“I remember your dad calling me, Connor, and he had gotten a call from somebody on site there,” Gruninger mentioned, recounting a part of the episode that Fields had not heard. “He said: ‘Connor’s not breathing. They had to create an airway for him.’ And then your dad’s like: ‘Wait, they’re calling back. I have to go.’”
In Tokyo, Dr. Finnoff was on the Olympic Village when messages arrived.
“When I saw the accident on TV, my first thought was, oh, my gosh, not only did he ram his head down into the asphalt, but I wonder if he broke his neck, and now is a tetraplegic,” Dr. Finnoff mentioned. “Finding out that he doesn’t have a broken neck and he’s moving his arms and legs was really, really great news.”
Dr. Finnoff met Fields within the emergency room of St. Luke’s International Hospital.
“I had to essentially yell to get him to open his eyes,” Dr. Finnoff mentioned. “I could get him to say his name, but almost immediately he’d close his eyes. He didn’t know exactly what was going on. He didn’t know where he was. He couldn’t tell me anything.”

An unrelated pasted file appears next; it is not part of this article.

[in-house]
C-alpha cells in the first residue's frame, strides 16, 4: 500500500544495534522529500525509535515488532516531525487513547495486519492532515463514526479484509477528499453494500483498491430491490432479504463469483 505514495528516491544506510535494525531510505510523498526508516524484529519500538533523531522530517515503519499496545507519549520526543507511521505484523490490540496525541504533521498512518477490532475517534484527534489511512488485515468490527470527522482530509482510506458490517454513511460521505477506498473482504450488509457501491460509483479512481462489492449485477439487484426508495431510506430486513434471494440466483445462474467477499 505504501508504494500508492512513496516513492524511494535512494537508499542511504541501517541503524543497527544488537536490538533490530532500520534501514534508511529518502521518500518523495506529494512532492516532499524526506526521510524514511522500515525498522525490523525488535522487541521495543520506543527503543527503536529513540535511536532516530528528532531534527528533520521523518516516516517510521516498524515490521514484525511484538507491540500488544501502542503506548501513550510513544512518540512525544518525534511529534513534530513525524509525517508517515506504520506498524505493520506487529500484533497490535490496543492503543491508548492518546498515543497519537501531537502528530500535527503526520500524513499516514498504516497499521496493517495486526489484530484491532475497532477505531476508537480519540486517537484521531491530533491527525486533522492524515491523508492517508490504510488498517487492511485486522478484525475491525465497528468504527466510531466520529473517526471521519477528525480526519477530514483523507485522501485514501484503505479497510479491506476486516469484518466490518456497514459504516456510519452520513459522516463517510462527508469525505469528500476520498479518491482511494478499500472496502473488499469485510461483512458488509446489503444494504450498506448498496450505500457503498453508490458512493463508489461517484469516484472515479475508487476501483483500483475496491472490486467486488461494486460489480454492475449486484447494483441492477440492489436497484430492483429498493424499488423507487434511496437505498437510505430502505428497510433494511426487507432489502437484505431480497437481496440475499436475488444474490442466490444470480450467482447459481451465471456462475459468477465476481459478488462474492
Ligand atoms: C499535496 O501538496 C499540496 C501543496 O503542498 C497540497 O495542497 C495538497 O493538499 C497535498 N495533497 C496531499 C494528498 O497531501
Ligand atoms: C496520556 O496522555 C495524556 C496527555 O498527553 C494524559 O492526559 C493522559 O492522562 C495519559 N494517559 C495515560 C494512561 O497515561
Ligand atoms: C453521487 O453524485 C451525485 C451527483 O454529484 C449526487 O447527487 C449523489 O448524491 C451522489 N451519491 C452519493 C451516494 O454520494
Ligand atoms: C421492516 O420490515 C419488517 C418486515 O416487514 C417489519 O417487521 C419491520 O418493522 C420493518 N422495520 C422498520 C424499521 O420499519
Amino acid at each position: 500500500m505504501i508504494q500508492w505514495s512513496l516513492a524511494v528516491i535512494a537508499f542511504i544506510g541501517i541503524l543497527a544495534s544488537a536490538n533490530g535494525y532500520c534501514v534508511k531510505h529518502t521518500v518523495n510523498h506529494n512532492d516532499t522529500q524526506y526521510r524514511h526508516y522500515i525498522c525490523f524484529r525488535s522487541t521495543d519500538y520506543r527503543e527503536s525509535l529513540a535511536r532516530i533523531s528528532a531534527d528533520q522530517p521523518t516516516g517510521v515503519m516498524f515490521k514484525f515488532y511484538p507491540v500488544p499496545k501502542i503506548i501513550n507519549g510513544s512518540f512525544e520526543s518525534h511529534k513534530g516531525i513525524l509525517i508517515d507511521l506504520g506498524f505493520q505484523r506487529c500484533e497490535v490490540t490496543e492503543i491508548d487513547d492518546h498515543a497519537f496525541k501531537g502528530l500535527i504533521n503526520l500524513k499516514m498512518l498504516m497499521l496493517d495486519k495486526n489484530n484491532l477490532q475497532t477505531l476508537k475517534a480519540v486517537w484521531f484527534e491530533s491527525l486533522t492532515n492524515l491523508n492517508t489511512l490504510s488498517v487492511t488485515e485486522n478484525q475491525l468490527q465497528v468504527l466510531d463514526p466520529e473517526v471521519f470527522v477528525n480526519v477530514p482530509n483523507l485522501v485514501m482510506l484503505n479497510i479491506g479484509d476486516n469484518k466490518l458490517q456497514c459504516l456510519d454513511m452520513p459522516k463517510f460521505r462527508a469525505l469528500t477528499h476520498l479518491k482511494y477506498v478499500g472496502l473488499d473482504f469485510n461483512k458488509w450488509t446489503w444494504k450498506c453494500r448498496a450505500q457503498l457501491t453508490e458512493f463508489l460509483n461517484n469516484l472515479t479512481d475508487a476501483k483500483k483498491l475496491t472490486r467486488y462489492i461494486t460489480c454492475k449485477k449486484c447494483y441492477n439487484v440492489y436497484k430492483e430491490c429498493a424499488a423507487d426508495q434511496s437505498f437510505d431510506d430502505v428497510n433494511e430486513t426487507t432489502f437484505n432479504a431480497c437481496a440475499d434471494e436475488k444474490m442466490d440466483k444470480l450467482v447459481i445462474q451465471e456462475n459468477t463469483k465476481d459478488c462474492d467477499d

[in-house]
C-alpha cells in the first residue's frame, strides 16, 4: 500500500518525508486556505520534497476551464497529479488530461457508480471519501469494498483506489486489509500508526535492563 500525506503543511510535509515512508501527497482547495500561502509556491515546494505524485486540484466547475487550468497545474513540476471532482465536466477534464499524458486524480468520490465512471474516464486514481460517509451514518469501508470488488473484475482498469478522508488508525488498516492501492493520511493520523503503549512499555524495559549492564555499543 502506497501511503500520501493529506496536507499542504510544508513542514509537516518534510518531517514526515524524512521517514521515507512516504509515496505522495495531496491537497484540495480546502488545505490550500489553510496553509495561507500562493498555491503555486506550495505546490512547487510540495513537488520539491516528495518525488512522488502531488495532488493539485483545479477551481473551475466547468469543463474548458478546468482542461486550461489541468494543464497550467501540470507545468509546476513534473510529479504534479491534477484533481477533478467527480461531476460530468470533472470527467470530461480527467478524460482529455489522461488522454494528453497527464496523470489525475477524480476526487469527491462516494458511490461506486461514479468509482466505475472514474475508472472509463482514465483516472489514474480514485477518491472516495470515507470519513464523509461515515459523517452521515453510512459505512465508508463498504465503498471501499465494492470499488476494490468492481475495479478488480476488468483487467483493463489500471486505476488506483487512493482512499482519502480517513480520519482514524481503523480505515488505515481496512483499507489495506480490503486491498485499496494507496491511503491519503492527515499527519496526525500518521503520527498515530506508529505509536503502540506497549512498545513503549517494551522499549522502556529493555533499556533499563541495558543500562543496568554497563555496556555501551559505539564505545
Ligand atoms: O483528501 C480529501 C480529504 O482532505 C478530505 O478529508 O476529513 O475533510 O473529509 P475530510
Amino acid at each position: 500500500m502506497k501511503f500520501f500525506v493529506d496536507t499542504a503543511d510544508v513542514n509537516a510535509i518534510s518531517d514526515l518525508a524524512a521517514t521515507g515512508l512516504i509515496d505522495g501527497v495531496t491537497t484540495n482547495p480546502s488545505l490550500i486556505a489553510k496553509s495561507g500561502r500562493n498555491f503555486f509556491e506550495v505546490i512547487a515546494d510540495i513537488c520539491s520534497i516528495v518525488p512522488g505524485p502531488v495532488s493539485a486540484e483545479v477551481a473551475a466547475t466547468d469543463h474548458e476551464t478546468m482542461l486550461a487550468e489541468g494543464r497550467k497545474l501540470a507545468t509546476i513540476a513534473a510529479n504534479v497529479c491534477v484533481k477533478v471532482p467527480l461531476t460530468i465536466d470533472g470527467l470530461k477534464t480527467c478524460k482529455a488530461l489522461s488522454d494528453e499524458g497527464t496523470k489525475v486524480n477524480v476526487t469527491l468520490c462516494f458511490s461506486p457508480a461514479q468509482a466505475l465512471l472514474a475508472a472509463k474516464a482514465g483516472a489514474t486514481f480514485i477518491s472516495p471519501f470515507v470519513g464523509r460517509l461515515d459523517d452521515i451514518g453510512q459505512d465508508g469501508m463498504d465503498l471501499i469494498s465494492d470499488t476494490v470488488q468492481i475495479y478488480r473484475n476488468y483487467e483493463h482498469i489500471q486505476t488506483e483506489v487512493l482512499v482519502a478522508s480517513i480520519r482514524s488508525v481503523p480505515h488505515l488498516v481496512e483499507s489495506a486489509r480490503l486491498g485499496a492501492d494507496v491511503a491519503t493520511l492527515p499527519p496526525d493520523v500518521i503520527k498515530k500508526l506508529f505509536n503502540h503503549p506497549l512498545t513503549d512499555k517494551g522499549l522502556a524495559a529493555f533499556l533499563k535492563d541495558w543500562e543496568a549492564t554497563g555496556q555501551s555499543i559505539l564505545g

Having any response was signal, Dr. Finnoff mentioned. A CT scan and M.R.I. assessed the injury. Dr. Finnoff was relieved to be taught that there was no inner bleeding past the mind. Fields had a damaged rib and a bruised lung, and severe scrapes and bruises.
“There are just so many other things he could have had,” Dr. Finnoff mentioned.
To Gruninger, the primary few days have been agonizing. She tried to not assume the worst — loss of life, paralysis, everlasting mind injury.
It was three days after the wreck when her telephone buzzed, saying that Connor Fields wished to FaceTime. She didn’t know what to anticipate. She discovered him trying again at her.
“I could tell you were groggy and tired,” Gruninger mentioned to Fields of their kitchen. “But I could also tell that you were you.”